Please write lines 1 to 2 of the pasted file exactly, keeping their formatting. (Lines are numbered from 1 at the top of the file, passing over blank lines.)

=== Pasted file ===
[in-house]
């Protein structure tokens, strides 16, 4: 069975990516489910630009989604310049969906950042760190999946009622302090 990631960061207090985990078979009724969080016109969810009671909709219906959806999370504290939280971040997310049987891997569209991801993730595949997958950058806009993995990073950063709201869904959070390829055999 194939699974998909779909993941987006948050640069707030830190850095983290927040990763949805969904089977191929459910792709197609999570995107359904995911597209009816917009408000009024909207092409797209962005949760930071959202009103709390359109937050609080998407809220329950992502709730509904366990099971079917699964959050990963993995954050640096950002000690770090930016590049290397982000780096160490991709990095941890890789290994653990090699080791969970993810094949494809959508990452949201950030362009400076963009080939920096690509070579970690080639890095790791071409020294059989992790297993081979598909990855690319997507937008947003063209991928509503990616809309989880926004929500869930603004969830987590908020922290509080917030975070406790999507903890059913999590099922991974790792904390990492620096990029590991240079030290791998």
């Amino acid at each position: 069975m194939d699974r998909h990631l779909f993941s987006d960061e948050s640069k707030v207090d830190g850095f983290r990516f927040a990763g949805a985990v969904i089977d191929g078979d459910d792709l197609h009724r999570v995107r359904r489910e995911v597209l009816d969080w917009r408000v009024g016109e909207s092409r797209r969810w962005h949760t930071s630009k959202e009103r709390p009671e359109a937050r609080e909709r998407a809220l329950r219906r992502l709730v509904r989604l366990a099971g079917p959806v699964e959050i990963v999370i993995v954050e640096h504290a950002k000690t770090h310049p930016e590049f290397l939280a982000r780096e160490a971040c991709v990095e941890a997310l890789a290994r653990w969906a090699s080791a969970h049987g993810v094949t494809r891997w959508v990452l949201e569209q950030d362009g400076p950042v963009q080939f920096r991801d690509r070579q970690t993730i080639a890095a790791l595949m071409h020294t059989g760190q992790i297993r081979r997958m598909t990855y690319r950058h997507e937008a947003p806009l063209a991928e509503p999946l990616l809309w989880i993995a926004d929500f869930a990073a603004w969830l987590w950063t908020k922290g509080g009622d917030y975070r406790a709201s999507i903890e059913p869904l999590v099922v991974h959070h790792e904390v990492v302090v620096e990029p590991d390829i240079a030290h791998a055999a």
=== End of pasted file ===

[in-house]
């Protein structure tokens, strides 16, 4: 069975990516489910630009989604310049969906950042760190999946009622302090 990631960061207090985990078979009724969080016109969810009671909709219906959806999370504290939280971040997310049987891997569209991801993730595949997958950058806009993995990073950063709201869904959070390829055999 194939699974998909779909993941987006948050640069707030830190850095983290927040990763949805969904089977191929459910792709197609999570995107359904995911597209009816917009408000009024909207092409797209962005949760930071959202009103709390359109937050609080998407809220329950992502709730509904366990099971079917699964959050990963993995954050640096950002000690770090930016590049290397982000780096160490991709990095941890890789290994653990090699080791969970993810094949494809959508990452949201950030362009400076963009080939920096690509070579970690080639890095790791071409020294059989992790297993081979598909990855690319997507937008947003063209991928509503990616809309989880926004929500869930603004969830987590908020922290509080917030975070406790999507903890059913999590099922991974790792904390990492620096990029590991240079030290791998």